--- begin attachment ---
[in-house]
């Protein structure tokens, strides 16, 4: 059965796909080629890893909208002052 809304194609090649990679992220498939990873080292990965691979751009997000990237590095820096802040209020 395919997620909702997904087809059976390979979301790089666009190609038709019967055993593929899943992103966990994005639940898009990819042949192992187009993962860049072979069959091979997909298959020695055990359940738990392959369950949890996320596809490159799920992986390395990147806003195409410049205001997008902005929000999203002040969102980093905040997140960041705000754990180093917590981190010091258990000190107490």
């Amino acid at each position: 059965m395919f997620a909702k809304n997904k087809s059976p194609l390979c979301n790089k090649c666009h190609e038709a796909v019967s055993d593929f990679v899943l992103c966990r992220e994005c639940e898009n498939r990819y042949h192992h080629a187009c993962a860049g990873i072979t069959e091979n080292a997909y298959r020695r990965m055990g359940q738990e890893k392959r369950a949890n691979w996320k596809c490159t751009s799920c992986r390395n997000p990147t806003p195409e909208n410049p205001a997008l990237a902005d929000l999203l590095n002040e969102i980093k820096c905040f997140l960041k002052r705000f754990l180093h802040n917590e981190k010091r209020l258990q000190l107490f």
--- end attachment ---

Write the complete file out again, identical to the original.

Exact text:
[in-house]
């Protein structure tokens, strides 16, 4: 059965796909080629890893909208002052 809304194609090649990679992220498939990873080292990965691979751009997000990237590095820096802040209020 395919997620909702997904087809059976390979979301790089666009190609038709019967055993593929899943992103966990994005639940898009990819042949192992187009993962860049072979069959091979997909298959020695055990359940738990392959369950949890996320596809490159799920992986390395990147806003195409410049205001997008902005929000999203002040969102980093905040997140960041705000754990180093917590981190010091258990000190107490």
């Amino acid at each position: 059965m395919f997620a909702k809304n997904k087809s059976p194609l390979c979301n790089k090649c666009h190609e038709a796909v019967s055993d593929f990679v899943l992103c966990r992220e994005c639940e898009n498939r990819y042949h192992h080629a187009c993962a860049g990873i072979t069959e091979n080292a997909y298959r020695r990965m055990g359940q738990e890893k392959r369950a949890n691979w996320k596809c490159t751009s799920c992986r390395n997000p990147t806003p195409e909208n410049p205001a997008l990237a902005d929000l999203l590095n002040e969102i980093k820096c905040f997140l960041k002052r705000f754990l180093h802040n917590e981190k010091r209020l258990q000190l107490f």